Francis Boulard & Fille
Delphine Boulard is the seventh generation of her family to work their land in Champagne. The Boulard family has been growing grapes there for literally centuries, with the oldest records dated to around the time of the French Revolution in 1792. For many years the grapes were sold onward, but eventually the family began to make their own champagne and ultimately they built a reputation for their high-quality wines.
In the early 2000’s, Delphine’s father, Francis Boulard, became increasingly interested in organic methods and pushed the family estate towards a conversion to organic agriculture. His efforts were rebuked, but this passion eventually led him to break away from the familial domaine to create his own organic and biodynamic estate. Delphine, who had worked alongside Francis for almost a decade and shared his vision, joined him in the venture and together they founded Francis Boulard et Fille in 2009. They built the domaine together, working through the many challenges that came from being one of the first organic producers in the region. They became a key part of the biodynamic renaissance in Champagne and produced a handful of cuvées that became widely known for a signature clean, linear style.
In 2016, upon Francis’ retirement, Delphine took the reigns. The estate is now just over three hectares, all farmed biodynamically – a real rarity in Champagne. For illustration, of the 400ha of vines in the Vallée de la Marne, only 3.2ha are certified organic (of which Domaine Boulard owns almost half).
Francis Boulard & Fille has been certified biodynamic since 2015. In the times of Delphine’s great-grandfather and great-great-grandfather, cultivation was guided by nature and the rhythm of the seasons. The elder generations of Boulards often considered the influence of the moon for timings for planting or working the soil. Delphine honours this tradition every vintage as she consults the lunar calendar to determine the best moments for vineyard activities or make winemaking changes in the cellar. She now uses an app to track these timings, but the intent and dedication is the same as her forefathers. And the benefits in the resulting wines are evident.
“Biodynamics means listening to the vine when it needs it. It makes you rediscover the profession, the terroirs, the parcel identity and the nature that flourishes.”
Harvest is timed according to the lunar calendar, but also to yield the highest possible natural sugar levels. Unlike most Champagne houses, the grapes at Boulard are picked when ripe. This produces vin clair (the base wine of Champagne) that are closer to typical still wine, making for champagnes that are rather vinous and have more intensity of flavours. This increased alcohol and natural sugars also means minimal or zero dosage is necessary.
The winemaking is as non-interventionist as possible, requiring regular and careful attention from Delphine. She uses comparative vinification to obtain the greatest possible complexity – grapes from different plots, terroirs and varieties are kept separate right from the moment that they are pressed. Grapes are pressed immediately after harvest using a 2-tonne membrane press for a delicate crush that gives precise control over the juice. The musts receive very low doses of sulphite, in order to preserve their fruit and allow fermentation to start quickly with only indigenous yeasts. All vinification takes place in wood and the wines are unfined and unfiltered. Delphine does 3-4 disgorgements a year, depending on cycles of moon, and then all wines are rested for six months on site to settle before release.View Wines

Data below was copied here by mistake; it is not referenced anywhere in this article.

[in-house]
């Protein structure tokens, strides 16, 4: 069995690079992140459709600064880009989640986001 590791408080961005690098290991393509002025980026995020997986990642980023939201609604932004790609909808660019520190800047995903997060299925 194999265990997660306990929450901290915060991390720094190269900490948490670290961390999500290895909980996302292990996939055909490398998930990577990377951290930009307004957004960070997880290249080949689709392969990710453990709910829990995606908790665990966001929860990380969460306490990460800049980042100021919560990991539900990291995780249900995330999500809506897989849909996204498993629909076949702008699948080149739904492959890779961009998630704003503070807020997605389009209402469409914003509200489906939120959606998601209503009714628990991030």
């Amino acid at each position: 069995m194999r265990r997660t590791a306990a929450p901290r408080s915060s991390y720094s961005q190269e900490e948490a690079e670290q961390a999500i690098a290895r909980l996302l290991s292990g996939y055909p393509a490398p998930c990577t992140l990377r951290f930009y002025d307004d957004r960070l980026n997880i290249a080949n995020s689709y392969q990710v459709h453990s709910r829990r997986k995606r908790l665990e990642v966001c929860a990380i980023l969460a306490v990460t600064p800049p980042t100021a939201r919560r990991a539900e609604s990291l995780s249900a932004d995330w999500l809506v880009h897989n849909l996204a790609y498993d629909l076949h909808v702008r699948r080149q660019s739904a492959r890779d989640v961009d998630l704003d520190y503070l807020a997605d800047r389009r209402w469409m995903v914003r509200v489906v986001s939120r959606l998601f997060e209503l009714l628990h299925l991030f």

“We practice viticulture with respect.”
Francis, Delphine, Mathieu & Quentin
When Delphine Boulard took over full control of the estate, she vowed to continue to make the same high-quality, structured champagnes that had built the reputation of the house. However, she still had a few changes in mind; she moved the domaine to a new location, built a new cellar and decided to vinify and age everything in old Burgundian barrels and a few foudres.
She also continued with the concept of a family estate. Delphine’s son Quentin, 24, joined the domaine and now works alongside her. His focus is primarily in the vines. Delphine proudly says, “Our land is like his home garden. He cares for our vines with this kind of passion.” Last year Quentin created his own new wine, a new blanc de blanc called Cuvée Quentin, that is is a blend of four Chardonnay parcels across their holdings. It is bottled only in Magnum and will be released in 2025.
Delphine’s husband Mathieu handles mostly the administrative duties at the domaine. He receives visiting clients and manages orders, shipping etc. The family is completed by their adorable dog Indiana (as in Indiana Jones), who is a constant presence amongst the vines and in the cellar.Learn More
"It is really a family effort. To follow the system of being organic, of biodynamics, you must all believe in it, have the same convictions. We share this belief. And trust in each other. Plus, the passion is different when it is family.”
Delphine also has a real passion for Meunier, which she says was dismissed by the older generations. She sees now a growing acceptance of its potential.
“In the last 40 years or so more winemakers have come back to Meunier. Many winemakers pulled up theirs and it’s a shame, as it really gives great aromatics.”